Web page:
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The centre of the Bahraini capital Manama has been filled with thousands of demonstrators calling for the government’s downfall – and to remember the victims of the past week’s violence.

Many majority Shi’ite Muslims claim they are the victims of long-term discrimination by the ruling Sunni elite.

Joining the protest was a small group of army and police officers, conscious that the military firing on protesters had contributed to the death toll of seven.

“We decided that our job is to protect people and not to beat them up,” said policeman Abu Noah. “The weapons that have been used against the people are weapons of shame, these weapons should be used to protect the people, and not be used against them. That’s why we’ve decided to be with the people.”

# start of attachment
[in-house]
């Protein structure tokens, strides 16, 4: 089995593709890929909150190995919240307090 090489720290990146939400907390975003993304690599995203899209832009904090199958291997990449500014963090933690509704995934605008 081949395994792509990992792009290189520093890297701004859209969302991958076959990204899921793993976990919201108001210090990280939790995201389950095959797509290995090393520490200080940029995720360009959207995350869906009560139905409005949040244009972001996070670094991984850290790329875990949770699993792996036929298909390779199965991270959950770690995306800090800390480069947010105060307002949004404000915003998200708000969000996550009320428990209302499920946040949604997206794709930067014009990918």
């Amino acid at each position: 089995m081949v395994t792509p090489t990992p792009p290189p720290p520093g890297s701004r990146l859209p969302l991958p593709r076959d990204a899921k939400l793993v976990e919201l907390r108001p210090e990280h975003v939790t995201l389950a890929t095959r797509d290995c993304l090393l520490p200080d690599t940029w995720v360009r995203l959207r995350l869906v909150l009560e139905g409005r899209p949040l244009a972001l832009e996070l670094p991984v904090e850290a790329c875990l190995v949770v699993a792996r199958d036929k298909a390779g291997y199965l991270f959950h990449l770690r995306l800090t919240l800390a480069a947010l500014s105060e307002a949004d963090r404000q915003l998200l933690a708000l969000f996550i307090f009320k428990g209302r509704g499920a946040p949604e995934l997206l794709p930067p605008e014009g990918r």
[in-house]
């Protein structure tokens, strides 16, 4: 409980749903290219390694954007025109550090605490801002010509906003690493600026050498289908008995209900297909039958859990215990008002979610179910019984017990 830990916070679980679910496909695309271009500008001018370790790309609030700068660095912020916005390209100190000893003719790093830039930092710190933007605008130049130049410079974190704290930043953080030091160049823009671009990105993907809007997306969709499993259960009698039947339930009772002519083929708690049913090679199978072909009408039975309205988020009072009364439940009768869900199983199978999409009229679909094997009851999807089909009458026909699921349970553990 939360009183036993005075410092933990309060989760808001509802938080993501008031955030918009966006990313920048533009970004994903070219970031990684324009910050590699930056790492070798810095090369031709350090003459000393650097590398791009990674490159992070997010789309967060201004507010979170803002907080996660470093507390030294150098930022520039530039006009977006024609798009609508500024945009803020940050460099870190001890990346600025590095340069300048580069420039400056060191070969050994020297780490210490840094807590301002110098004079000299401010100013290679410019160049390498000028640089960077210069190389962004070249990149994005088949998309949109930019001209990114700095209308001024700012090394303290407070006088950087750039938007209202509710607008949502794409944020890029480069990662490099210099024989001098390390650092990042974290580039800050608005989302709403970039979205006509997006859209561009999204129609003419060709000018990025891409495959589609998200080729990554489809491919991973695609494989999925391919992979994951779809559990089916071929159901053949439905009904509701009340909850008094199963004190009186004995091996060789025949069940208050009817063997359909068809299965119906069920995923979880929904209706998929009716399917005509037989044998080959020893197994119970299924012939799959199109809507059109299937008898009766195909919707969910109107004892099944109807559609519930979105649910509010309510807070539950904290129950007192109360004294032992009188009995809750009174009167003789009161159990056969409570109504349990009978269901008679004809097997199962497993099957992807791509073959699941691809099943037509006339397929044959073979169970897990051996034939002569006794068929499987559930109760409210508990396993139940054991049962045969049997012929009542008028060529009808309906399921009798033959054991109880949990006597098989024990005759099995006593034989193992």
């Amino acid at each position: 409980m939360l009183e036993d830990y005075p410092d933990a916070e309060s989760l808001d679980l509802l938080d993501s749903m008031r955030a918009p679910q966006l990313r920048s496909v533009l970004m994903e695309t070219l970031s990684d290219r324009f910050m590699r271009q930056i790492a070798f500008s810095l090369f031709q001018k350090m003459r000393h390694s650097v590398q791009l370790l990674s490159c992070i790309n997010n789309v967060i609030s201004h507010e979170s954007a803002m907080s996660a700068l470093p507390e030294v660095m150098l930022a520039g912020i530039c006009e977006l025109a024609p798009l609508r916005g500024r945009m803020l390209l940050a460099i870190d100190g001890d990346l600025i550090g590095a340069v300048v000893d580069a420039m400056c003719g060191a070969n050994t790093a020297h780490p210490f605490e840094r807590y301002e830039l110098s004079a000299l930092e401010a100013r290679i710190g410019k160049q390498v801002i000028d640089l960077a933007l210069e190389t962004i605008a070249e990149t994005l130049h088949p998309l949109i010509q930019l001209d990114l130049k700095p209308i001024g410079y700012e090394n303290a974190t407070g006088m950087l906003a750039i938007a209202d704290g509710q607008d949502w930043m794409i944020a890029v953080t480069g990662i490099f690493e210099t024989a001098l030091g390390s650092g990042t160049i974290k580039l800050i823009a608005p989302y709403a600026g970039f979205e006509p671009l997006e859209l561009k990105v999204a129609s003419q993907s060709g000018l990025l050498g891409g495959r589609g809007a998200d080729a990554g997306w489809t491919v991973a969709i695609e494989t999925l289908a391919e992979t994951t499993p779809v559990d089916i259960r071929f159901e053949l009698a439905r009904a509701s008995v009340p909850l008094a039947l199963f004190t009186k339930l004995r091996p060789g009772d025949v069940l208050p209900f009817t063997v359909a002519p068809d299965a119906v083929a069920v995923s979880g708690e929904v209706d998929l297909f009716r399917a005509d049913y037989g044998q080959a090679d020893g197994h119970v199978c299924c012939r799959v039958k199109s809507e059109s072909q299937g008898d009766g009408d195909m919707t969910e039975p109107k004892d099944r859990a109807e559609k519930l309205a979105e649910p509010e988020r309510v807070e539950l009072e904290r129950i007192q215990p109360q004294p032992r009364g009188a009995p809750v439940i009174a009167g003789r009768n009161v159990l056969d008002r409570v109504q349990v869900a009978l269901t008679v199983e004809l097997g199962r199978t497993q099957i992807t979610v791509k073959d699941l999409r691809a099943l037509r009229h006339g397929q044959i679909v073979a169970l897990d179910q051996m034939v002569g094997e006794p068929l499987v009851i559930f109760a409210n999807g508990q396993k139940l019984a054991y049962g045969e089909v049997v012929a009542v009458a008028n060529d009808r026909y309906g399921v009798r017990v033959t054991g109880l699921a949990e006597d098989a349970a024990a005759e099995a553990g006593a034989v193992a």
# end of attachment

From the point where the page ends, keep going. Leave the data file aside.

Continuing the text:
A key test will be the impact of the return from exile of a leading opposition figure, Hassan Mushaimaa of the Haq movement, one of a group of 25 on trial over an alleged coup plot.

“These peaceful Muslim people are coming today to raise the flag of the homeland,” said Sheikh Hussein Al-Deehi, deputy head of another opposition group, the Shi’ite Al-Wefaq Society. “We’ve been asking for freedom for decades and we’ve been denied it. We’ve lost blood but we’ll keep struggling, God willing.”

The royal family has offered concessions – announcing the release of some convicted prisoners for example – but it is not clear whether such moves will be enough to get opposition groups to agree to talks.

They have repeated demands for a constitutional monarchy to replace Bahrain’s ruling dynasty.

Copyright © 2014 euronews

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